I’m not anxious or worrying anymore. I realized, that worrying and anxiousness is meaningless. It only takes time and energy from our lives and brings negativity. All is temporary, we all in our lives go through waves and circles (like in Hinduism), which repeat, come and go, move us up and down and we should not be obsessed about controlling them. We just need to be prepared for the next phase while accepting what life gives us at present and trying to make positive changes. There always be idle and negative moments, but they are all temporary.

I also realized that when we don’t worry, but stay open to right opportunities and follow our heart, we make right decisions. I went to Vietnam instead of working in Boston last winter and it made me happy. I went to SF OLPC Summit instead of an annual social party in Boston, and that helped me find what I love to do. It gave me answers to many questions I had before. Do I even have a talent? How can I help others who are in need? How can I be useful and improve the world?

We all have moments when others expect us to do something, but we know it is not right. Follow your heart so that you don’t blame yourself for the rest of your life for not doing what you really had to do… Find courage to do what is right and even if  you fall after that, there will be an even bigger rising. Find similar minded people and continue doing what you are destined to do. Eric Johannson said it better in his Photo Collage Work.


May 30, 2011 Posted by | Volunteering | , , , , , , , , , , | Leave a comment

Hospice Volunteer Training offered by Boston Shambhala’s Group

I completed 3 levels of Shambhala Warrior Training, and they were extremely useful for me. I was happy to learn that Shambhala groups offer other trainings and worshops, like this one offered by Shambhala’s Turning the Flower Outward group:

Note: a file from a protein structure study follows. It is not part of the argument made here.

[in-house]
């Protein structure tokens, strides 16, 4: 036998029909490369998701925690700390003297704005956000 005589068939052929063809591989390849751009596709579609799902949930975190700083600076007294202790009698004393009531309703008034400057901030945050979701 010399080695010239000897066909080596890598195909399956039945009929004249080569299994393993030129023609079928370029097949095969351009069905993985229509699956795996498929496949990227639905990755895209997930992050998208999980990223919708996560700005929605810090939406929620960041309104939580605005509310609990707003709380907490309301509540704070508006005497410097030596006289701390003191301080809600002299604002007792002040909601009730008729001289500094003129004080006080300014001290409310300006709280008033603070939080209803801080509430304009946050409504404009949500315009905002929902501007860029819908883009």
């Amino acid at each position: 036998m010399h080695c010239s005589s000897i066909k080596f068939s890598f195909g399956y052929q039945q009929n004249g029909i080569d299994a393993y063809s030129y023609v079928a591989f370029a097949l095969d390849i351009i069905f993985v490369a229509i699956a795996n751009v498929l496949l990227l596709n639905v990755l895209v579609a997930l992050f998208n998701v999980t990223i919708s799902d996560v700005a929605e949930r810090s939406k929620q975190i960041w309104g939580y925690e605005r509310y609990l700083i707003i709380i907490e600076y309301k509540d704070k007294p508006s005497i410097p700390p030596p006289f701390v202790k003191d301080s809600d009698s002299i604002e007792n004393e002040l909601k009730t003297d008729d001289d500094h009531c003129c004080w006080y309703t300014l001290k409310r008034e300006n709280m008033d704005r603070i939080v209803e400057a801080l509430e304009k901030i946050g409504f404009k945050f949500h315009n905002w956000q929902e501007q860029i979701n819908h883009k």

Hospice Volunteer Training begins Thursday February 3rd: 6:00 PM – 9:00 PM.

In our effort to “turn the flower outward” and push the Boston Shambhala Center’s envelope beyond its present limits, Shambhala members interested in reaching out to the greater Boston community are dedicating their merit to those facing life-limiting illnesses. Individually and as a group, our collaboration with hospice volunteering is another step towards sharing our practice, exertion and heart with patients and their families, who are facing a time of major transition fraught with fear and uncertainty. Putting other people before ourselves is a powerful way to cultivate compassion and attract blessings. The power of meditation practice mixed with organized group service for others in need is a potent catalyst towards creating an enlightened society.

Join us for five weeks of hospice training with The Beacon Hospice office in Charlestown, MA.

The Beacon Hospice approach to care creates a patient and family environment of hope, comfort, and dignity. This approach is extended through our volunteers, who can make an enormous difference in someone’s life. Volunteering takes many forms. From working directly with patients at the bedside, to knitting lap blankets, to working in the office…there is something for everyone.

Please join us for this hospice volunteer training, which is scheduled for five consecutive Thursday evenings, February 3rd – March 10th from 6-9pm.  Please feel free to contact Jill Hurley with any questions at

Note: this training will NOT be at the Boston Shambhala Center. Contact Jill Hurley for more information. Email us if you would be interested in another training in the future.

Click Here to Register

February 1, 2011 Posted by | Volunteering | , , , , , | Leave a comment